A lab test ordered by your healthcare provider to show your average blood sugar level over time.
Cells in the pancreas that make insulin.
Glucose (sugar) found in the blood and the body's main source of energy. Also called blood glucose.
Blood Sugar Level
The amount of glucose (sugar) in a given amount of blood. It is reported as the number of milligrams of glucose in a deciliter of blood, or mg/dL.
The amount of a medicine to be taken within a given period.
A specific, unchanging amount of a medicine.
A hormone produced by the alpha cells in the pancreas. Glucagon raises blood sugar (glucose) by releasing glucose from the liver. Glucagon is also available as an injectable drug for the treatment of severe hypoglycemia (low blood sugar).
Glucagon-Like Peptide-1 (GLP-1)
A hormone produced by the gut that signals the pancreas to release the right amount of insulin to lower blood sugar levels. It also slows down the rate at which glucose enters the bloodstream.
The sugar that the body makes from the three elements of food — proteins, fats, and carbohydrates — but mostly from carbohydrates. Glucose is the major source of energy for living cells. Because glucose is carried to each cell through the bloodstream, it is often called "blood glucose" or "blood sugar."
Also called low blood sugar (glucose). Symptoms may include sweating, trembling, hunger, dizziness, moodiness, confusion, and blurred vision.
A hormone produced in the pancreas by beta cells, which is necessary for glucose to be able to enter certain cells of the body and be used for energy.
Also, insulin is an injectable medicine to help control blood sugar. Long-acting insulin is usually taken once or twice a day to control blood sugar.
A large organ in the body that has many functions, including the production and storage of glucose.
Injectable medicine to help control blood sugar. Long-acting insulin takes several hours to reach the bloodstream.
An organ located behind the lower part of the stomach that produces the hormones insulin and glucagon, and releases them into the bloodstream to help control blood sugar (glucose) levels. The pancreas also produces digestive enzymes.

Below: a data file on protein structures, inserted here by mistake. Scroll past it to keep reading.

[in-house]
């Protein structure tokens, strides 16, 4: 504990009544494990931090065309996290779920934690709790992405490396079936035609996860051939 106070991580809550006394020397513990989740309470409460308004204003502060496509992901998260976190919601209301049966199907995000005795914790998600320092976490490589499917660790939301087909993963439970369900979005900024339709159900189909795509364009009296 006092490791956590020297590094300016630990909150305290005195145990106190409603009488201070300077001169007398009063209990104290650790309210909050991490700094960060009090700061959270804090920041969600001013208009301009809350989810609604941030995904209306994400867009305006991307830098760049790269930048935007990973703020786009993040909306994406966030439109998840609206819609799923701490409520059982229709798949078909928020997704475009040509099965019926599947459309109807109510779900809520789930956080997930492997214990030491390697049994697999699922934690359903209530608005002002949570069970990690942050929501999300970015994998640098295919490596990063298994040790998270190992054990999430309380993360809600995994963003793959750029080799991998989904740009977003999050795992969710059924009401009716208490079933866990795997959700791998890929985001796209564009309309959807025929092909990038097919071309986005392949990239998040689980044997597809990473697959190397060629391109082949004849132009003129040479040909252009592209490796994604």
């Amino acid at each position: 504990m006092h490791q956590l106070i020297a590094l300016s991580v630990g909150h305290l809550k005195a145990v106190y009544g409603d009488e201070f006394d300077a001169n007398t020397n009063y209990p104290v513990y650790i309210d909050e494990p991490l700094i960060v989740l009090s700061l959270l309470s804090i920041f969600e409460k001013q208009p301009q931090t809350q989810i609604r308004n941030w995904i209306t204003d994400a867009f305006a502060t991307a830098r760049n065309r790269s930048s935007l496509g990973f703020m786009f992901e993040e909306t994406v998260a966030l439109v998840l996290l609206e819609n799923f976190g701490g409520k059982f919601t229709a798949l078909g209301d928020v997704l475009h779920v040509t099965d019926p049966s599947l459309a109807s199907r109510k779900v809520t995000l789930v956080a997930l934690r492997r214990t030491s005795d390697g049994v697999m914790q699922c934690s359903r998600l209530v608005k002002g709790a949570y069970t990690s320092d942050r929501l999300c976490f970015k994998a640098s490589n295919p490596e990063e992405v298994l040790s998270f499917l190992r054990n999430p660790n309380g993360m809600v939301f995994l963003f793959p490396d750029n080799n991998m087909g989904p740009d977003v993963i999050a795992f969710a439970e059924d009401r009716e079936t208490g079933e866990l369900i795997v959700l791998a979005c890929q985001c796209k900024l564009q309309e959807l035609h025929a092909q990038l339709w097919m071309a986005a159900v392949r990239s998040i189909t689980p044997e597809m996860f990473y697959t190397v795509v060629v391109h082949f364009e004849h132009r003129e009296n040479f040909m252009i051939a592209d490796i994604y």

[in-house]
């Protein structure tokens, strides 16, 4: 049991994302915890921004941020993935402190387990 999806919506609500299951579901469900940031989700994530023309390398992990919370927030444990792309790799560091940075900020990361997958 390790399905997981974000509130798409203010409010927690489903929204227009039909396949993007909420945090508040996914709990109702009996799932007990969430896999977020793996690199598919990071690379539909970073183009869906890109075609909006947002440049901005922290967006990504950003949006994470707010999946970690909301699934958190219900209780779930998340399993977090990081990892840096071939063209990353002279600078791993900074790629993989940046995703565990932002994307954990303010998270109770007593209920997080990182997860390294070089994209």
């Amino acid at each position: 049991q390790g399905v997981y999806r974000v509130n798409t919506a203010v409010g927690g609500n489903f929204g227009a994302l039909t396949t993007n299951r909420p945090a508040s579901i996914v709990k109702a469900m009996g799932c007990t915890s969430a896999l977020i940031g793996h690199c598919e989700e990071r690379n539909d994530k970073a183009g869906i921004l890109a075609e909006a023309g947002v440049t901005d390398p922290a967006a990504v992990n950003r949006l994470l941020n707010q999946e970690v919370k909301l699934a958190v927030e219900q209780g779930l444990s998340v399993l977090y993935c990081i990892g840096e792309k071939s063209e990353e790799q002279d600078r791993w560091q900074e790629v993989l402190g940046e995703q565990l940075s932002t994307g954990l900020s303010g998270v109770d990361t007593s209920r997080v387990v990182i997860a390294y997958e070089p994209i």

A container for disposal of used needles and syringes; it is often made of hard plastic so that needles cannot poke through.
A class of oral medicine for type 2 diabetes that lowers blood sugar (glucose). Examples include glimepiride, glipizide, and glyburide.
Type 2 Diabetes
A condition characterized by high blood sugar (glucose) levels caused by either a lack of insulin or the body's inability to use insulin efficiently. Type 2 diabetes develops most often in middle-aged and older adults but can appear in younger adults, and is the most common form of diabetes.
You are encouraged to report negative side effects of prescription drugs to the FDA. Visit www.fda.gov/medwatch or call 1-800-FDA-1088.
BYETTA is an injectable prescription medicine that may improve blood sugar (glucose) control in adults with type 2 diabetes, when used with diet and exercise. BYETTA is not insulin and should not be taken instead of insulin. BYETTA can be used with Lantus® (insulin glargine), which is a long-acting insulin, but should not be taken with short- and/or rapid-acting insulin.
BYETTA should not be used in people with type 1 diabetes or people with diabetic ketoacidosis (a condition caused by very high blood sugar). BYETTA is not recommended for use in children. BYETTA has not been studied in people who have pancreatitis. BYETTA should not be used in people who have severe kidney problems.
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